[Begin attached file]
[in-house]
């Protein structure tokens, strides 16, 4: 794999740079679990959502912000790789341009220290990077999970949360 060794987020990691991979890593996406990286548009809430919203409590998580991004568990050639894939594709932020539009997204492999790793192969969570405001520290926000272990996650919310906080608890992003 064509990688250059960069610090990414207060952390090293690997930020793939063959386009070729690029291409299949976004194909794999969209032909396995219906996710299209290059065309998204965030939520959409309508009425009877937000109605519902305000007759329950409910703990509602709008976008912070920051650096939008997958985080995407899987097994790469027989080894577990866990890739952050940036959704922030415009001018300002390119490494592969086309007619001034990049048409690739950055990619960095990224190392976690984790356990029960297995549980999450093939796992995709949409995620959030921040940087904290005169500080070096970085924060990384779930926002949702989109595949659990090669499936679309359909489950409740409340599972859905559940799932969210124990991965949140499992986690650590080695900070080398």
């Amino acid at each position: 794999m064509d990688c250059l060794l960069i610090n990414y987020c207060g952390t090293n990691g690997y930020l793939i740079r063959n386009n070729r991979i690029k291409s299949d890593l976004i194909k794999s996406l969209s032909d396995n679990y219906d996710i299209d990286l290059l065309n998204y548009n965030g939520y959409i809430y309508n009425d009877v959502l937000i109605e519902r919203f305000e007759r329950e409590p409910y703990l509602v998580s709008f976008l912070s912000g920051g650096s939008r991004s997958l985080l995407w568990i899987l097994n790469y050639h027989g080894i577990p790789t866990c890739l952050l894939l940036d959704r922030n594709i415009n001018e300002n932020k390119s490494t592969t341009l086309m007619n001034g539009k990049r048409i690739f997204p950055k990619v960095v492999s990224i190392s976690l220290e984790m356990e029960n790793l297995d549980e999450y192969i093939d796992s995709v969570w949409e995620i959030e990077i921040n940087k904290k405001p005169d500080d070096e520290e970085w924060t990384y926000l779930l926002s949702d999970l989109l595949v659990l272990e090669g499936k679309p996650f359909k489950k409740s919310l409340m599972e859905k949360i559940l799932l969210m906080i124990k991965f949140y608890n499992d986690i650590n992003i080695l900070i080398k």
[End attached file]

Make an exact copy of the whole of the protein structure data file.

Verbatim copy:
[in-house]
């Protein structure tokens, strides 16, 4: 794999740079679990959502912000790789341009220290990077999970949360 060794987020990691991979890593996406990286548009809430919203409590998580991004568990050639894939594709932020539009997204492999790793192969969570405001520290926000272990996650919310906080608890992003 064509990688250059960069610090990414207060952390090293690997930020793939063959386009070729690029291409299949976004194909794999969209032909396995219906996710299209290059065309998204965030939520959409309508009425009877937000109605519902305000007759329950409910703990509602709008976008912070920051650096939008997958985080995407899987097994790469027989080894577990866990890739952050940036959704922030415009001018300002390119490494592969086309007619001034990049048409690739950055990619960095990224190392976690984790356990029960297995549980999450093939796992995709949409995620959030921040940087904290005169500080070096970085924060990384779930926002949702989109595949659990090669499936679309359909489950409740409340599972859905559940799932969210124990991965949140499992986690650590080695900070080398």
């Amino acid at each position: 794999m064509d990688c250059l060794l960069i610090n990414y987020c207060g952390t090293n990691g690997y930020l793939i740079r063959n386009n070729r991979i690029k291409s299949d890593l976004i194909k794999s996406l969209s032909d396995n679990y219906d996710i299209d990286l290059l065309n998204y548009n965030g939520y959409i809430y309508n009425d009877v959502l937000i109605e519902r919203f305000e007759r329950e409590p409910y703990l509602v998580s709008f976008l912070s912000g920051g650096s939008r991004s997958l985080l995407w568990i899987l097994n790469y050639h027989g080894i577990p790789t866990c890739l952050l894939l940036d959704r922030n594709i415009n001018e300002n932020k390119s490494t592969t341009l086309m007619n001034g539009k990049r048409i690739f997204p950055k990619v960095v492999s990224i190392s976690l220290e984790m356990e029960n790793l297995d549980e999450y192969i093939d796992s995709v969570w949409e995620i959030e990077i921040n940087k904290k405001p005169d500080d070096e520290e970085w924060t990384y926000l779930l926002s949702d999970l989109l595949v659990l272990e090669g499936k679309p996650f359909k489950k409740s919310l409340m599972e859905k949360i559940l799932l969210m906080i124990k991965f949140y608890n499992d986690i650590n992003i080695l900070i080398k």